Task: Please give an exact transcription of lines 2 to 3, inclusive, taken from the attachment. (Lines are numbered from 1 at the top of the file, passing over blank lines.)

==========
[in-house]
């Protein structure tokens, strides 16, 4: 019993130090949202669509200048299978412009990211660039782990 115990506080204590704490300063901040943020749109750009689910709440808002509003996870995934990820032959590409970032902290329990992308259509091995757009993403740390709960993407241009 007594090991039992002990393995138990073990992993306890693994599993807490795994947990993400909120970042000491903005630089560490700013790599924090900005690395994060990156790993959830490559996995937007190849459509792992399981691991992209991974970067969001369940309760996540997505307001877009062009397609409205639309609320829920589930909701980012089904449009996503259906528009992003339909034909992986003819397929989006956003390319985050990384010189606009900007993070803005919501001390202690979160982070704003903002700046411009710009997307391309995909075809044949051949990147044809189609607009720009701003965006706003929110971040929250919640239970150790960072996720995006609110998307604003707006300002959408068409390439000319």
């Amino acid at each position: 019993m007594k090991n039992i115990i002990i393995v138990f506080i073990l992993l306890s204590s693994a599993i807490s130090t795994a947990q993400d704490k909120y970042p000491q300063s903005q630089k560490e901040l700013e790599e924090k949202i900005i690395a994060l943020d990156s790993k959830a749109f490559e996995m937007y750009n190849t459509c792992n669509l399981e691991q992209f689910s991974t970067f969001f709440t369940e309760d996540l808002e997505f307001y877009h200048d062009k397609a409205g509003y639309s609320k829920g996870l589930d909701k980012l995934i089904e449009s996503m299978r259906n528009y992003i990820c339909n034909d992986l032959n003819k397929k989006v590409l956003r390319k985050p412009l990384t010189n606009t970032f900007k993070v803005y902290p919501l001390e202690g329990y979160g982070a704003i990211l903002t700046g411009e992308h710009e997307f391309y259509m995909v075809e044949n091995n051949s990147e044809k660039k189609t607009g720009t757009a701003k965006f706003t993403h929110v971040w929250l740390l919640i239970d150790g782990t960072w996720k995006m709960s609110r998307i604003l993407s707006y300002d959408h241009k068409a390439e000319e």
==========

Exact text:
């Protein structure tokens, strides 16, 4: 019993130090949202669509200048299978412009990211660039782990 115990506080204590704490300063901040943020749109750009689910709440808002509003996870995934990820032959590409970032902290329990992308259509091995757009993403740390709960993407241009 007594090991039992002990393995138990073990992993306890693994599993807490795994947990993400909120970042000491903005630089560490700013790599924090900005690395994060990156790993959830490559996995937007190849459509792992399981691991992209991974970067969001369940309760996540997505307001877009062009397609409205639309609320829920589930909701980012089904449009996503259906528009992003339909034909992986003819397929989006956003390319985050990384010189606009900007993070803005919501001390202690979160982070704003903002700046411009710009997307391309995909075809044949051949990147044809189609607009720009701003965006706003929110971040929250919640239970150790960072996720995006609110998307604003707006300002959408068409390439000319």
């Amino acid at each position: 019993m007594k090991n039992i115990i002990i393995v138990f506080i073990l992993l306890s204590s693994a599993i807490s130090t795994a947990q993400d704490k909120y970042p000491q300063s903005q630089k560490e901040l700013e790599e924090k949202i900005i690395a994060l943020d990156s790993k959830a749109f490559e996995m937007y750009n190849t459509c792992n669509l399981e691991q992209f689910s991974t970067f969001f709440t369940e309760d996540l808002e997505f307001y877009h200048d062009k397609a409205g509003y639309s609320k829920g996870l589930d909701k980012l995934i089904e449009s996503m299978r259906n528009y992003i990820c339909n034909d992986l032959n003819k397929k989006v590409l956003r390319k985050p412009l990384t010189n606009t970032f900007k993070v803005y902290p919501l001390e202690g329990y979160g982070a704003i990211l903002t700046g411009e992308h710009e997307f391309y259509m995909v075809e044949n091995n051949s990147e044809k660039k189609t607009g720009t757009a701003k965006f706003t993403h929110v971040w929250l740390l919640i239970d150790g782990t960072w996720k995006m709960s609110r998307i604003l993407s707006y300002d959408h241009k068409a390439e000319e």